I also checked for problematic collinearity among the predictors. After the suicide and homicide models were corrected for first-order autocorrelation, the regression models were acceptable in terms of autocorrelation and heteroskedasticity levels (see table 2). Since the value of the Durbin-Watson statistic, a commonly used test to examine the degree of autocorrelation present in regression, is close to 2.0 in both models, and since neither statistic that measures the presence of heteroskedasticity (the Glejser [1969] test) is significant at the .05 level, we can be confident that neither autocorrelation nor heteroskedasticity will bias results from the regression models. Allison (1999) explains that the use of Variance Inflation Factors (VIFs) can show whether or not collinearity among the independent variables will bias regression estimates. Each predictor in the models in table 2 was regressed on all others simultaneously to calculate the VIF for each predictor. Each VIF is calculated by 1/1-R2 and Allison (1999) explains that any VIF of 2.5 or larger indicates problematic collinearity. No VIF was 2.5 or larger, suggesting that collinearity was not a problem for the models in table 2.


Table 1 shows the number of suicides and homicides and the percentage changes in the anomic months versus those same months before and after the anomic months. Based on these percentage changes, I will categorize New York City and Houston as being anomic at the beginning of the next season since percentage changes in suicide and homicide are greater at the beginning of the next season relative to the end of the last season. I put Cuyahoga county in the category of being anomic at season’s end since, especially for suicide, percentage changes were greater at season’s end relative to the beginning of the next season. I feel this categorization best explains increases in suicide and, to a lesser extent, homicide in each of these areas.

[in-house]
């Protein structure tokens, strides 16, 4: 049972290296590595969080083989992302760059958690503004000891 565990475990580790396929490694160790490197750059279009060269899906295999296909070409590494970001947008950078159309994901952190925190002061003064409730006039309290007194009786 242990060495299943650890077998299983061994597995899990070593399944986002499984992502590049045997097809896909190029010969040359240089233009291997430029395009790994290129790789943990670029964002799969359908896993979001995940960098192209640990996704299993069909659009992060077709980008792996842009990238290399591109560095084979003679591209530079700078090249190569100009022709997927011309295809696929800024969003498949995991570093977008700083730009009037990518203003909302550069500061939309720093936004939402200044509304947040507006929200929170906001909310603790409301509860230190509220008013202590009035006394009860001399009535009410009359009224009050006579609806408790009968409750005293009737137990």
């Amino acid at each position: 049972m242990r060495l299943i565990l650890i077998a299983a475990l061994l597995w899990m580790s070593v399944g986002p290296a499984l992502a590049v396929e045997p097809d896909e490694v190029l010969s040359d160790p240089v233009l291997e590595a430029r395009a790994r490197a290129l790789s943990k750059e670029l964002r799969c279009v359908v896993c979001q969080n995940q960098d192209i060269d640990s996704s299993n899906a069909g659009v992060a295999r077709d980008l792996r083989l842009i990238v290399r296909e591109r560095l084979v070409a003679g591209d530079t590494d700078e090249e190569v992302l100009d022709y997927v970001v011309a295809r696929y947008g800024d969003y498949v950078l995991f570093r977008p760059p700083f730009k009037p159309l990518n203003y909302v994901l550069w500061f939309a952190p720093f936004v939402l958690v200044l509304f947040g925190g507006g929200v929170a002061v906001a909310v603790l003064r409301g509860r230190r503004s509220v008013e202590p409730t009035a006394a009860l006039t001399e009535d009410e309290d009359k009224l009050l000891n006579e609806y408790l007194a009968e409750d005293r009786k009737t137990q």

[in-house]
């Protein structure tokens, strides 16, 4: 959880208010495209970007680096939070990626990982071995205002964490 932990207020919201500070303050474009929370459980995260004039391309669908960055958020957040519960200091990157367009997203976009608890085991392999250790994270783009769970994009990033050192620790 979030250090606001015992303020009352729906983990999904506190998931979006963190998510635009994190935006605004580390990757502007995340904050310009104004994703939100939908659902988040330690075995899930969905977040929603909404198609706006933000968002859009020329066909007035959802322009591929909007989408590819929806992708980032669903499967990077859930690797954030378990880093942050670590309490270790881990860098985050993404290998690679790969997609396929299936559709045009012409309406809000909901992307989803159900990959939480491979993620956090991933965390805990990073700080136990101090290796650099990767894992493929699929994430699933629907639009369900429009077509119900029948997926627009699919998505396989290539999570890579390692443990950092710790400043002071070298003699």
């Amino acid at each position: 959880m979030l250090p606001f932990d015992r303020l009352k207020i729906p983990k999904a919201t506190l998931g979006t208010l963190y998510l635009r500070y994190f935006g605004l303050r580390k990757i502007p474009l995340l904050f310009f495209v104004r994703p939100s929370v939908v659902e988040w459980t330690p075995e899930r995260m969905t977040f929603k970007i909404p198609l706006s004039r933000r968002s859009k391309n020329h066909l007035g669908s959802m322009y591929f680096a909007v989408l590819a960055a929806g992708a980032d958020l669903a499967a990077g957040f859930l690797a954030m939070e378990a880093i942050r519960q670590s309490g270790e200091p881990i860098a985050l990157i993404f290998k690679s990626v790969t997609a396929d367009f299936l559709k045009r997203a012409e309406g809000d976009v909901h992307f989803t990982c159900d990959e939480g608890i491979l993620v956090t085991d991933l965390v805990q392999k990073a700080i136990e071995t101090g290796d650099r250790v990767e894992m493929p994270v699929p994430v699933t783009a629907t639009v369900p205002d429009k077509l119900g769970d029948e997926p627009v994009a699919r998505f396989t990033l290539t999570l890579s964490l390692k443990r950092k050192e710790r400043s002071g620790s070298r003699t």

Table 1 Suicide and Homicide in Three U.S. Areas: Raw Numbers and Percentage Change Over Previous Period

  New York City     Cuyahoga County     Houston City  

Comparisons at End of Season (Annual Averages)

Before Anomic After Before Anomic After Before Anomic After
Sept/Oct 1956 Sept/Oct 1957 Sept/Oct 1958-9 Dec 1993 - 4 Jan 1994 - 5 Dec 1995 Jan 1996 Dec 1996 - 7 Jan 1997 - 8 Dec 1995 - 6 Jan 1996 - 7 Dec 1997 Jan 1998 Dec 1998 - 9 Jan 1999
Suicides 87 96 (+10%) 116 (+21%) 29 33(+14%) 20 (-39%) 43 49 (+14%) 41 (-16%)
Homicides 40 46 (+15%) 65 (+41%) 25 20 (-20%) 21 (+5%) 61 48 (-21%) 48

Comparisons at Beginning of Next Season (Annual Averages)